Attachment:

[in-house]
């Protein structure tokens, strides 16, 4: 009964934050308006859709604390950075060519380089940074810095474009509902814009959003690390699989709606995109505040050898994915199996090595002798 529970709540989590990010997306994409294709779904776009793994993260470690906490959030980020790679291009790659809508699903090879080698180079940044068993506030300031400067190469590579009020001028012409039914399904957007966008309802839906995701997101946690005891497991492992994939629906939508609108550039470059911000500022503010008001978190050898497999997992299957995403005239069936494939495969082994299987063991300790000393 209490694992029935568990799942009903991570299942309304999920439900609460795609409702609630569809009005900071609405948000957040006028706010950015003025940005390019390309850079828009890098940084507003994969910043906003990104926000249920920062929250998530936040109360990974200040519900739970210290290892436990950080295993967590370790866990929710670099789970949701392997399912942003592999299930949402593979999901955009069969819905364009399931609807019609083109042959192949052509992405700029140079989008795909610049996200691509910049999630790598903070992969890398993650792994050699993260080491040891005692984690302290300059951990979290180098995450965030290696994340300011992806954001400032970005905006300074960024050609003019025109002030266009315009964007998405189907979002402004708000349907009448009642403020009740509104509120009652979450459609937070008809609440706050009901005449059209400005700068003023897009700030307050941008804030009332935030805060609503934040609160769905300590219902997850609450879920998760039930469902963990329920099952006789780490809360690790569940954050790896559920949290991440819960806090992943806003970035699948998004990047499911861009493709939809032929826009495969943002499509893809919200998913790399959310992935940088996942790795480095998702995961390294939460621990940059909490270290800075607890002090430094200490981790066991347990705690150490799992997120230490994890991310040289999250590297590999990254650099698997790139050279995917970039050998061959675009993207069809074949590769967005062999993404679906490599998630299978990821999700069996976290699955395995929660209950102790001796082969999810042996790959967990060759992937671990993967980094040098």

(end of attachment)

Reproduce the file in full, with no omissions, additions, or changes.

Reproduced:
[in-house]
């Protein structure tokens, strides 16, 4: 009964934050308006859709604390950075060519380089940074810095474009509902814009959003690390699989709606995109505040050898994915199996090595002798 529970709540989590990010997306994409294709779904776009793994993260470690906490959030980020790679291009790659809508699903090879080698180079940044068993506030300031400067190469590579009020001028012409039914399904957007966008309802839906995701997101946690005891497991492992994939629906939508609108550039470059911000500022503010008001978190050898497999997992299957995403005239069936494939495969082994299987063991300790000393 209490694992029935568990799942009903991570299942309304999920439900609460795609409702609630569809009005900071609405948000957040006028706010950015003025940005390019390309850079828009890098940084507003994969910043906003990104926000249920920062929250998530936040109360990974200040519900739970210290290892436990950080295993967590370790866990929710670099789970949701392997399912942003592999299930949402593979999901955009069969819905364009399931609807019609083109042959192949052509992405700029140079989008795909610049996200691509910049999630790598903070992969890398993650792994050699993260080491040891005692984690302290300059951990979290180098995450965030290696994340300011992806954001400032970005905006300074960024050609003019025109002030266009315009964007998405189907979002402004708000349907009448009642403020009740509104509120009652979450459609937070008809609440706050009901005449059209400005700068003023897009700030307050941008804030009332935030805060609503934040609160769905300590219902997850609450879920998760039930469902963990329920099952006789780490809360690790569940954050790896559920949290991440819960806090992943806003970035699948998004990047499911861009493709939809032929826009495969943002499509893809919200998913790399959310992935940088996942790795480095998702995961390294939460621990940059909490270290800075607890002090430094200490981790066991347990705690150490799992997120230490994890991310040289999250590297590999990254650099698997790139050279995917970039050998061959675009993207069809074949590769967005062999993404679906490599998630299978990821999700069996976290699955395995929660209950102790001796082969999810042996790959967990060759992937671990993967980094040098």